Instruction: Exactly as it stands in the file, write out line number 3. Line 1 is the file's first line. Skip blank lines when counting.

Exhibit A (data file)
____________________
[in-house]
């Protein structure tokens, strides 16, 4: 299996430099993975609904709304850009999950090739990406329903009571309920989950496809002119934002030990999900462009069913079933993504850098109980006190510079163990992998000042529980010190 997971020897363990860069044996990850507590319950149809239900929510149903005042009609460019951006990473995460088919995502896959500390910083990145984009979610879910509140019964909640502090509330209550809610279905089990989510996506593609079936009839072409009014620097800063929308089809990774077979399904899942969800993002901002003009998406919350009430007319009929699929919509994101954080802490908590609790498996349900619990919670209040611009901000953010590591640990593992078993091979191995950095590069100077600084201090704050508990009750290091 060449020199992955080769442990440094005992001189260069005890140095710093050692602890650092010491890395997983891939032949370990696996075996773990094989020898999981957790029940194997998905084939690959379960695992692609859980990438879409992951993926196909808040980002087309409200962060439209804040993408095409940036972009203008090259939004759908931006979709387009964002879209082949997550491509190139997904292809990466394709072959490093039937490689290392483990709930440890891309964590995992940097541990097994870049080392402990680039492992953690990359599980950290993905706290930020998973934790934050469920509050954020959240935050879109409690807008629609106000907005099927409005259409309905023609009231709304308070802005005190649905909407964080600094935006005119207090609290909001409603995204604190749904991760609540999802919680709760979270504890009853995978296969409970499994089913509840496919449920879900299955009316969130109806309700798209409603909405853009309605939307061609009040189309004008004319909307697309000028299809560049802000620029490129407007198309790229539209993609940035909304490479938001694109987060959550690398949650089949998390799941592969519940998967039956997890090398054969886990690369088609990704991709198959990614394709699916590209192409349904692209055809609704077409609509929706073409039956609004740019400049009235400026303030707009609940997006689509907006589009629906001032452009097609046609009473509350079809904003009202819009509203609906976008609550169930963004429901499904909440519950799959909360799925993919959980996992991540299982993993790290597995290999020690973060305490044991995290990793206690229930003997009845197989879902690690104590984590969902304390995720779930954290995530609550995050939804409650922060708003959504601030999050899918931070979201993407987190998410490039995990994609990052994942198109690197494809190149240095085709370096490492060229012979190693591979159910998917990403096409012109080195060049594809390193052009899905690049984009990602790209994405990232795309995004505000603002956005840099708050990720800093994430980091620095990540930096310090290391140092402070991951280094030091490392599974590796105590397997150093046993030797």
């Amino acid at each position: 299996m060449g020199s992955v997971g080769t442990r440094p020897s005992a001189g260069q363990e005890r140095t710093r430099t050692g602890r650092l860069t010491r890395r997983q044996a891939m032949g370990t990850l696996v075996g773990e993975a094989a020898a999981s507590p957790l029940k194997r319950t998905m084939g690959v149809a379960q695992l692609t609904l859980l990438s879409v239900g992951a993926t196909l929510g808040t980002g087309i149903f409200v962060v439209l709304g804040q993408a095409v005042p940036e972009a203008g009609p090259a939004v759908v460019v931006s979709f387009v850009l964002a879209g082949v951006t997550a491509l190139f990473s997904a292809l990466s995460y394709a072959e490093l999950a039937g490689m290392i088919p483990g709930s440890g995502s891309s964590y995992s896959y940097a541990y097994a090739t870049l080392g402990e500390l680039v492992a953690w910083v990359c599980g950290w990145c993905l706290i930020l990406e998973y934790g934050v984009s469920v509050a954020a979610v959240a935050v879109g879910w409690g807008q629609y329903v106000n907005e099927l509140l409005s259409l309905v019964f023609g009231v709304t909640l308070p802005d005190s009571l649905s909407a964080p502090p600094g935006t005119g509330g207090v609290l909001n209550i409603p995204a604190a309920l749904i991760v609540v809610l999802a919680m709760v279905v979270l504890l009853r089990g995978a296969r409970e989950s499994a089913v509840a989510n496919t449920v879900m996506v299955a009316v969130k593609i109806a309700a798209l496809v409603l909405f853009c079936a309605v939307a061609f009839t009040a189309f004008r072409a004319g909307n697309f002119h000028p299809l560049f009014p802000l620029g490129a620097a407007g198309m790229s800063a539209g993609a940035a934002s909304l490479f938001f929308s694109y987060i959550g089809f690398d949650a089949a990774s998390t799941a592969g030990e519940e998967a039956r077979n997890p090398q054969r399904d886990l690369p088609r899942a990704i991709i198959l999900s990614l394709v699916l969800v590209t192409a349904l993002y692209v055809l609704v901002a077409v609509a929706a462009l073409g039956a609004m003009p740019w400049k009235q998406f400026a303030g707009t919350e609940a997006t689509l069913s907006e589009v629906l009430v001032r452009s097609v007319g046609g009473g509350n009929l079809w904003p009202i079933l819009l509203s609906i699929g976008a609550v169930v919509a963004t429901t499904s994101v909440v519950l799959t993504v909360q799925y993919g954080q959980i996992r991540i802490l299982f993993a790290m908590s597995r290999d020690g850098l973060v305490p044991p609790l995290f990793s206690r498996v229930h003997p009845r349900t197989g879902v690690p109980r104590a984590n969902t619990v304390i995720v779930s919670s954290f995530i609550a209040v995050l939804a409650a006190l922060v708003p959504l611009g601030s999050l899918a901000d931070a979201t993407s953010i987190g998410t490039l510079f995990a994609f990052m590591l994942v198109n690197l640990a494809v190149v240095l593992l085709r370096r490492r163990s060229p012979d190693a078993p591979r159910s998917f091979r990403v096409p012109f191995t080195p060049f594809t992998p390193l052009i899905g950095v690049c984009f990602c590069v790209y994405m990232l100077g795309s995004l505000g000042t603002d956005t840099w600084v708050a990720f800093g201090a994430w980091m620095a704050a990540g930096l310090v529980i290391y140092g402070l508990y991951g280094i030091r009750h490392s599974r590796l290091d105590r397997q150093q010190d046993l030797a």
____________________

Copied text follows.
């Amino acid at each position: 299996m060449g020199s992955v997971g080769t442990r440094p020897s005992a001189g260069q363990e005890r140095t710093r430099t050692g602890r650092l860069t010491r890395r997983q044996a891939m032949g370990t990850l696996v075996g773990e993975a094989a020898a999981s507590p957790l029940k194997r319950t998905m084939g690959v149809a379960q695992l692609t609904l859980l990438s879409v239900g992951a993926t196909l929510g808040t980002g087309i149903f409200v962060v439209l709304g804040q993408a095409v005042p940036e972009a203008g009609p090259a939004v759908v460019v931006s979709f387009v850009l964002a879209g082949v951006t997550a491509l190139f990473s997904a292809l990466s995460y394709a072959e490093l999950a039937g490689m290392i088919p483990g709930s440890g995502s891309s964590y995992s896959y940097a541990y097994a090739t870049l080392g402990e500390l680039v492992a953690w910083v990359c599980g950290w990145c993905l706290i930020l990406e998973y934790g934050v984009s469920v509050a954020a979610v959240a935050v879109g879910w409690g807008q629609y329903v106000n907005e099927l509140l409005s259409l309905v019964f023609g009231v709304t909640l308070p802005d005190s009571l649905s909407a964080p502090p600094g935006t005119g509330g207090v609290l909001n209550i409603p995204a604190a309920l749904i991760v609540v809610l999802a919680m709760v279905v979270l504890l009853r089990g995978a296969r409970e989950s499994a089913v509840a989510n496919t449920v879900m996506v299955a009316v969130k593609i109806a309700a798209l496809v409603l909405f853009c079936a309605v939307a061609f009839t009040a189309f004008r072409a004319g909307n697309f002119h000028p299809l560049f009014p802000l620029g490129a620097a407007g198309m790229s800063a539209g993609a940035a934002s909304l490479f938001f929308s694109y987060i959550g089809f690398d949650a089949a990774s998390t799941a592969g030990e519940e998967a039956r077979n997890p090398q054969r399904d886990l690369p088609r899942a990704i991709i198959l999900s990614l394709v699916l969800v590209t192409a349904l993002y692209v055809l609704v901002a077409v609509a929706a462009l073409g039956a609004m003009p740019w400049k009235q998406f400026a303030g707009t919350e609940a997006t689509l069913s907006e589009v629906l009430v001032r452009s097609v007319g046609g009473g509350n009929l079809w904003p009202i079933l819009l509203s609906i699929g976008a609550v169930v919509a963004t429901t499904s994101v909440v519950l799959t993504v909360q799925y993919g954080q959980i996992r991540i802490l299982f993993a790290m908590s597995r290999d020690g850098l973060v305490p044991p609790l995290f990793s206690r498996v229930h003997p009845r349900t197989g879902v690690p109980r104590a984590n969902t619990v304390i995720v779930s919670s954290f995530i609550a209040v995050l939804a409650a006190l922060v708003p959504l611009g601030s999050l899918a901000d931070a979201t993407s953010i987190g998410t490039l510079f995990a994609f990052m590591l994942v198109n690197l640990a494809v190149v240095l593992l085709r370096r490492r163990s060229p012979d190693a078993p591979r159910s998917f091979r990403v096409p012109f191995t080195p060049f594809t992998p390193l052009i899905g950095v690049c984009f990602c590069v790209y994405m990232l100077g795309s995004l505000g000042t603002d956005t840099w600084v708050a990720f800093g201090a994430w980091m620095a704050a990540g930096l310090v529980i290391y140092g402070l508990y991951g280094i030091r009750h490392s599974r590796l290091d105590r397997q150093q010190d046993l030797a």